Opinion: (Barack Obama, the US President [my comments are in brackets]): “When leaders of the largest economies meet next week in France, our citizens will be watching for the same sense of common purpose that allowed us to rescue the global economy two years ago from a financial crisis that was sparked by years of irresponsibility.
“Because of the co-ordinated action the Group of 20 took then, the global economy began to grow again. [The crisis was not overcome, it was only concealed. It continues to develop only to flare up even stronger.]
“Still, progress has not come fast enough and today the global recovery remains fragile. [It is not recovering, but falling apart—if we dare to face the truth.]
“Our challenge is clear. [It is not clear, judging by what the President says next.] We must stay focused on the strong, sustainable, and balanced growth that boosts global demand and creates jobs and opportunity for our people. [This can never happen; the bubbles have burst, and excess production will need to be stopped.] This requires action in several areas.
“First, as the world’s largest economy, the US will continue to lead. The single most effective thing we can do to get the global economy growing faster is to get the US economy growing faster. That’s why my highest priority is putting Americans back to work. It’s why I’ve proposed the American Jobs Act [a plan to increase the number of jobs]… It’s why I signed landmark trade agreements with South Korea, Colombia and Panama….
“At the same time, we’re building on the nearly $1,000bn in spending cuts agreed this summer.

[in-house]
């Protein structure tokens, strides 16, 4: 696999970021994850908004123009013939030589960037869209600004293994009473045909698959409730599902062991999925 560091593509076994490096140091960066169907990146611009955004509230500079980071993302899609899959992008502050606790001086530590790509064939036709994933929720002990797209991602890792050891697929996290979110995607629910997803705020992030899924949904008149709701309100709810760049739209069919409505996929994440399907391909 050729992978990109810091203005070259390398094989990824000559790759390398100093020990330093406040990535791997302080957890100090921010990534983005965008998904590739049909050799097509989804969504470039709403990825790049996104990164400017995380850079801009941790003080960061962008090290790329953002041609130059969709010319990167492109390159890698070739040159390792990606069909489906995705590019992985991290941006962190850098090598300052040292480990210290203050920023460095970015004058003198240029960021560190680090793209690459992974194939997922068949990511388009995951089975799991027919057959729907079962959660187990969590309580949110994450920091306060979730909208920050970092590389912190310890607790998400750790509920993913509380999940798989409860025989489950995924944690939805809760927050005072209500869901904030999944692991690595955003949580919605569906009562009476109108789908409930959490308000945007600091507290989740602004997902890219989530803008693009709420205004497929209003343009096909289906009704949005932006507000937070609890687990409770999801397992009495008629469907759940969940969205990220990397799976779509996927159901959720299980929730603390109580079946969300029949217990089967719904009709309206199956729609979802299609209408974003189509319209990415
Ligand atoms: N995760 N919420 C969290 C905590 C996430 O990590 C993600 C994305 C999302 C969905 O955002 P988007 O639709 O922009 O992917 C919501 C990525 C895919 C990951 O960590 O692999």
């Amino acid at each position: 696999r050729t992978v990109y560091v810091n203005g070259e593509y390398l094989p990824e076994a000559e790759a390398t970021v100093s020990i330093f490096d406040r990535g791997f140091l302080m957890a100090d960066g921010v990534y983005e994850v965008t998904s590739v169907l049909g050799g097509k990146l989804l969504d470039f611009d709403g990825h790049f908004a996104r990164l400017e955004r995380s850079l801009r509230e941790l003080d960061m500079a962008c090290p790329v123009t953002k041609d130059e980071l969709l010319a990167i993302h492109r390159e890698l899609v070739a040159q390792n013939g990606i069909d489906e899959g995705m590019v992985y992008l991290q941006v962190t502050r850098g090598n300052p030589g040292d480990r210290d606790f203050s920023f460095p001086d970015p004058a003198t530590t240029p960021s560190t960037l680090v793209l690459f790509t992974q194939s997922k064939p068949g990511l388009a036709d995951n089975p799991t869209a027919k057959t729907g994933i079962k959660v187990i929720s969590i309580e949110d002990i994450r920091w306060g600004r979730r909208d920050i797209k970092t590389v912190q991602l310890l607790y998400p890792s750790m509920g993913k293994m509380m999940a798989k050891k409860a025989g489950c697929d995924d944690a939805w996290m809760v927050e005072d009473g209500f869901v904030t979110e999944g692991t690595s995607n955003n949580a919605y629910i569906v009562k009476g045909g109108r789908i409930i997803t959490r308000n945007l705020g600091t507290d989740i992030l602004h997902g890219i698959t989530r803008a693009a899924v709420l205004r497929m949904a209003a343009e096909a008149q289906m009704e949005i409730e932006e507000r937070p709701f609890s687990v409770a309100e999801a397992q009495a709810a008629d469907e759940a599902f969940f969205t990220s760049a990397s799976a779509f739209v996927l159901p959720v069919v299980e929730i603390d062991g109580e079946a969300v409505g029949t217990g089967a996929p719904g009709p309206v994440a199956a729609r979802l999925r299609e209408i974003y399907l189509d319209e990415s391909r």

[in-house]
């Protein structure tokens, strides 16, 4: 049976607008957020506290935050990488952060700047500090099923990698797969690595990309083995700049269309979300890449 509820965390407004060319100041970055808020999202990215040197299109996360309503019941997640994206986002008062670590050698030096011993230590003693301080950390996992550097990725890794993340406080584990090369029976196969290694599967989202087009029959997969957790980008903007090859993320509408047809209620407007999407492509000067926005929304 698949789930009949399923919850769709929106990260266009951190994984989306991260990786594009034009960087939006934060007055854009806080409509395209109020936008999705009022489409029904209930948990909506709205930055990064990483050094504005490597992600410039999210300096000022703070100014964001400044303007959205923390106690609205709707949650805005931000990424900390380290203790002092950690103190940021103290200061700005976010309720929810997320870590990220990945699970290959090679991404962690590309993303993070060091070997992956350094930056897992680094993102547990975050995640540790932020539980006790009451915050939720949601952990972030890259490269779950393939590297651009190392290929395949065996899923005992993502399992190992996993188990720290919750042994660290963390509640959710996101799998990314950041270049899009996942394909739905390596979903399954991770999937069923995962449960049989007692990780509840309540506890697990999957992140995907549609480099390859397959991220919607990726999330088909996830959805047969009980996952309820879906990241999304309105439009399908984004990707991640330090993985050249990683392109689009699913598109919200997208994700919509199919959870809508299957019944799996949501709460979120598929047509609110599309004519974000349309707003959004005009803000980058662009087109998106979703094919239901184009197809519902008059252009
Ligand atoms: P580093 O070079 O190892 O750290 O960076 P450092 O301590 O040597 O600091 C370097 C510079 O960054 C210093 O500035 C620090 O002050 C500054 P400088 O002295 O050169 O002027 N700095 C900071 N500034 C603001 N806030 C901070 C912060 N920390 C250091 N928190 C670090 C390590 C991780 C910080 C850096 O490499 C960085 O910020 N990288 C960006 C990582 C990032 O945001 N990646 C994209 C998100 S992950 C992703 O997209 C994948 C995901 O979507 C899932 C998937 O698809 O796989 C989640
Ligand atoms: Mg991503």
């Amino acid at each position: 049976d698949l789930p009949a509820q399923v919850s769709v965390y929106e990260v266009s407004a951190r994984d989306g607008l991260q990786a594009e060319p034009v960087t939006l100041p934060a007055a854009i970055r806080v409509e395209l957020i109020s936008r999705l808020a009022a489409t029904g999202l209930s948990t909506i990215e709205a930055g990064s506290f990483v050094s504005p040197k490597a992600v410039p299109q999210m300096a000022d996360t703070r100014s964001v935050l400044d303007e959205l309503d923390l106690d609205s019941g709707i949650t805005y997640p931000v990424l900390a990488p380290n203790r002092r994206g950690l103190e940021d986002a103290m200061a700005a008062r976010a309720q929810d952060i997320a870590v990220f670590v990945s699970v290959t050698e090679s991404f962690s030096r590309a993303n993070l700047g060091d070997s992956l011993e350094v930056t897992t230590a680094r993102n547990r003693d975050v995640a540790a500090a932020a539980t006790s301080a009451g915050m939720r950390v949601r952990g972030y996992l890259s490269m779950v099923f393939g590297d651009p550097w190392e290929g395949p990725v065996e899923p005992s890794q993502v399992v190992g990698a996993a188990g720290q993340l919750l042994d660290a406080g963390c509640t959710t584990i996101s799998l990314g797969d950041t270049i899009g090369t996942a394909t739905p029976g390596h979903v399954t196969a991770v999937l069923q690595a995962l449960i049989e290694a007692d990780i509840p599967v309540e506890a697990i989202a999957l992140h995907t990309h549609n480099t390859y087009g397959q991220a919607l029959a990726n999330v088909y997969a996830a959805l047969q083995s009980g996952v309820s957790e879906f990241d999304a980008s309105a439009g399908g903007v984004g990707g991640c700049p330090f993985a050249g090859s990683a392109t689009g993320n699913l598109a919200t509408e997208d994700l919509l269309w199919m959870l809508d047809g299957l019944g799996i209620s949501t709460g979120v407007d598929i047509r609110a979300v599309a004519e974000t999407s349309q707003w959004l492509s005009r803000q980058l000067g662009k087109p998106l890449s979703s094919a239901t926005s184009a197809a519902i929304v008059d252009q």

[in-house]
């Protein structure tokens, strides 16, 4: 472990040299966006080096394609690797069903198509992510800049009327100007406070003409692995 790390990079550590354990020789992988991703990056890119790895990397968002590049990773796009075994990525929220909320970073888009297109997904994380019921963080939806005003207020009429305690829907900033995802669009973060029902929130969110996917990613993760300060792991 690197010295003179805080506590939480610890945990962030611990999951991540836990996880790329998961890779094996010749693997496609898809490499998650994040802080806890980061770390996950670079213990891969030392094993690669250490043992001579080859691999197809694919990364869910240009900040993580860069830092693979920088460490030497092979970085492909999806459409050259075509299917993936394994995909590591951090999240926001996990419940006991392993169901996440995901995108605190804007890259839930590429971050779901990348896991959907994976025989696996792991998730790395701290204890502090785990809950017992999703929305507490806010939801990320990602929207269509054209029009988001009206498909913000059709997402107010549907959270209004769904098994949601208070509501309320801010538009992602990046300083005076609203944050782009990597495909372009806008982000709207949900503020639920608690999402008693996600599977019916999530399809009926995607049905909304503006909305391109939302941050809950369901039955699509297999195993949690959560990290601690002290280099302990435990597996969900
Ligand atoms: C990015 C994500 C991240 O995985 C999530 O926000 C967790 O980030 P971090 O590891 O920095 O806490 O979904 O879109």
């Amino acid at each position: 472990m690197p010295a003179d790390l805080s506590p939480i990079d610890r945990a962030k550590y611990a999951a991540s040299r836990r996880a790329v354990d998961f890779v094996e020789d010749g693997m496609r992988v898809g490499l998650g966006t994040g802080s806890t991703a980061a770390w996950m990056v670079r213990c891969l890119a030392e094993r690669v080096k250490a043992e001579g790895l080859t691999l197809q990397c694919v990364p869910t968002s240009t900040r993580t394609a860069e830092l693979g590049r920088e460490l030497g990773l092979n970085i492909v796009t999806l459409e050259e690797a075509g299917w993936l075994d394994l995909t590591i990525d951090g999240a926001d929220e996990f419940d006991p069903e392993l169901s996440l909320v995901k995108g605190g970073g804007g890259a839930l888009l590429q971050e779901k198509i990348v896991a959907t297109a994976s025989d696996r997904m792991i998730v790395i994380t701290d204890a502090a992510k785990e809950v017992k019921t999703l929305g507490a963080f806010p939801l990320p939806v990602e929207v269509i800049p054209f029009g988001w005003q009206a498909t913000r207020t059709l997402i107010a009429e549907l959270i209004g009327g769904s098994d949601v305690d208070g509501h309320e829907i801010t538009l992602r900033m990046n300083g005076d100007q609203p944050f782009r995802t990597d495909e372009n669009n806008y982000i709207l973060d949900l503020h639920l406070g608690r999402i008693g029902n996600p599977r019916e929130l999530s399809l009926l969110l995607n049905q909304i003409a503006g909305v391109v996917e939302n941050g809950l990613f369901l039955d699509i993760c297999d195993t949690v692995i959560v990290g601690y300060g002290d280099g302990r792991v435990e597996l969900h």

“Second, the crisis in Europe must be resolved as quickly as possible. This week, our European allies made important progress on a strategy to restore confidence in European financial markets, laying a critical foundation on which to build.
“Given the scope of the challenge and the threat to the global economy, it is important for all of us that this strategy be implemented successfully – including building a credible firewall that prevents the crisis from spreading, strengthening European banks, charting a sustainable path for Greece and tackling the structural issues at the heart of the current crisis.
“Third, each nation must do its part to ensure that global growth is balanced and sustainable so we avoid slipping into old imbalances. For some countries, this means confronting their own fiscal challenges. For countries with large surpluses, it means taking additional steps to support growth. For export-oriented economies, it means working to boost domestic demand.
“Avoiding old imbalances also means moving ahead with financial reforms that can help prevent another financial crisis. In the US, we’re implementing the strongest reforms since the Great Depression. Across the G20, we need to make sure banks maintain the capital they need to withstand shocks, and there needs to be greater oversight and transparency to avoid excessive risks, especially with regard to derivatives.
“Finally, the G20 nations must deepen co-operation on the range of global challenges that affect our shared prosperity. We need to move ahead with our commitment to phase out subsidies for fossil fuels and transition to 21st-century clean-energy economies.” [It’s an old-fashioned approach that does not take into consideration the new integrated world and the fact that we can’t increase excessive and unnecessary production. It shows a lack of understanding of the need to study the new integrated, interconnected world and to restructure our life to suit its laws.]